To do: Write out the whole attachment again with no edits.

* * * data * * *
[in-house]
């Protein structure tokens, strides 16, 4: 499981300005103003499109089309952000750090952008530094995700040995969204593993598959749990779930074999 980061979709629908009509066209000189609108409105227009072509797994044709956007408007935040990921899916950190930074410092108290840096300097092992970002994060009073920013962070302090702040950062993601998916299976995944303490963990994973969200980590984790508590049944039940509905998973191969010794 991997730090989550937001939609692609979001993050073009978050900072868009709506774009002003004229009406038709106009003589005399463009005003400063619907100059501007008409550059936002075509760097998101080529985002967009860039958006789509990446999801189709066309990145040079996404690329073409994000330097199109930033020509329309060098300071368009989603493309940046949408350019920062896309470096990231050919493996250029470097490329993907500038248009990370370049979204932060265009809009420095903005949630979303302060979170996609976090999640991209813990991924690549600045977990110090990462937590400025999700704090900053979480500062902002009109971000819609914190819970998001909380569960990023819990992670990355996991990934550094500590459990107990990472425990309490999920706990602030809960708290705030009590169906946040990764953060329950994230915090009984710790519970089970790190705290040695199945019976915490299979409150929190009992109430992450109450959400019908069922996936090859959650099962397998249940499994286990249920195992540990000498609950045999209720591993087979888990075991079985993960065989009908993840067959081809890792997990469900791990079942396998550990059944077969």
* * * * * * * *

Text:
[in-house]
């Protein structure tokens, strides 16, 4: 499981300005103003499109089309952000750090952008530094995700040995969204593993598959749990779930074999 980061979709629908009509066209000189609108409105227009072509797994044709956007408007935040990921899916950190930074410092108290840096300097092992970002994060009073920013962070302090702040950062993601998916299976995944303490963990994973969200980590984790508590049944039940509905998973191969010794 991997730090989550937001939609692609979001993050073009978050900072868009709506774009002003004229009406038709106009003589005399463009005003400063619907100059501007008409550059936002075509760097998101080529985002967009860039958006789509990446999801189709066309990145040079996404690329073409994000330097199109930033020509329309060098300071368009989603493309940046949408350019920062896309470096990231050919493996250029470097490329993907500038248009990370370049979204932060265009809009420095903005949630979303302060979170996609976090999640991209813990991924690549600045977990110090990462937590400025999700704090900053979480500062902002009109971000819609914190819970998001909380569960990023819990992670990355996991990934550094500590459990107990990472425990309490999920706990602030809960708290705030009590169906946040990764953060329950994230915090009984710790519970089970790190705290040695199945019976915490299979409150929190009992109430992450109450959400019908069922996936090859959650099962397998249940499994286990249920195992540990000498609950045999209720591993087979888990075991079985993960065989009908993840067959081809890792997990469900791990079942396998550990059944077969």